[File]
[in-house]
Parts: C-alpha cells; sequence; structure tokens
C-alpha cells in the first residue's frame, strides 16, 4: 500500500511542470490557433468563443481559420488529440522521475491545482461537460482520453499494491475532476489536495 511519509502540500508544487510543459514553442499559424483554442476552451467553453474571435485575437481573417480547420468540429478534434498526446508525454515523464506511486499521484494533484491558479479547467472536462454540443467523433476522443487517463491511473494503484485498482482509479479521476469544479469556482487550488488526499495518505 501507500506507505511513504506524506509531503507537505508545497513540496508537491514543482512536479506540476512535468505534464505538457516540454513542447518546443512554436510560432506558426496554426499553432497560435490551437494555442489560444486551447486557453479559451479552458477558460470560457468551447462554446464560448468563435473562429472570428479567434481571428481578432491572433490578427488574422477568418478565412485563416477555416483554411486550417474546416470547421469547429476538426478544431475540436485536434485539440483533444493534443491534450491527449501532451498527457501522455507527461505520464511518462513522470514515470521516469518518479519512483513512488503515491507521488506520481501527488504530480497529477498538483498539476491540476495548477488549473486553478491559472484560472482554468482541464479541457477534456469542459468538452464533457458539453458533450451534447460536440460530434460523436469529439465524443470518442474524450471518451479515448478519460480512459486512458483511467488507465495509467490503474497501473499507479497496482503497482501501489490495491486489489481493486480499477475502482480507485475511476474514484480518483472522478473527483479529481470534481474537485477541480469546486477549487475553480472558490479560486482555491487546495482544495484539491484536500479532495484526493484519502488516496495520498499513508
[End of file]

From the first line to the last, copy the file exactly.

[in-house]
Parts: C-alpha cells; sequence; structure tokens
C-alpha cells in the first residue's frame, strides 16, 4: 500500500511542470490557433468563443481559420488529440522521475491545482461537460482520453499494491475532476489536495 511519509502540500508544487510543459514553442499559424483554442476552451467553453474571435485575437481573417480547420468540429478534434498526446508525454515523464506511486499521484494533484491558479479547467472536462454540443467523433476522443487517463491511473494503484485498482482509479479521476469544479469556482487550488488526499495518505 501507500506507505511513504506524506509531503507537505508545497513540496508537491514543482512536479506540476512535468505534464505538457516540454513542447518546443512554436510560432506558426496554426499553432497560435490551437494555442489560444486551447486557453479559451479552458477558460470560457468551447462554446464560448468563435473562429472570428479567434481571428481578432491572433490578427488574422477568418478565412485563416477555416483554411486550417474546416470547421469547429476538426478544431475540436485536434485539440483533444493534443491534450491527449501532451498527457501522455507527461505520464511518462513522470514515470521516469518518479519512483513512488503515491507521488506520481501527488504530480497529477498538483498539476491540476495548477488549473486553478491559472484560472482554468482541464479541457477534456469542459468538452464533457458539453458533450451534447460536440460530434460523436469529439465524443470518442474524450471518451479515448478519460480512459486512458483511467488507465495509467490503474497501473499507479497496482503497482501501489490495491486489489481493486480499477475502482480507485475511476474514484480518483472522478473527483479529481470534481474537485477541480469546486477549487475553480472558490479560486482555491487546495482544495484539491484536500479532495484526493484519502488516496495520498499513508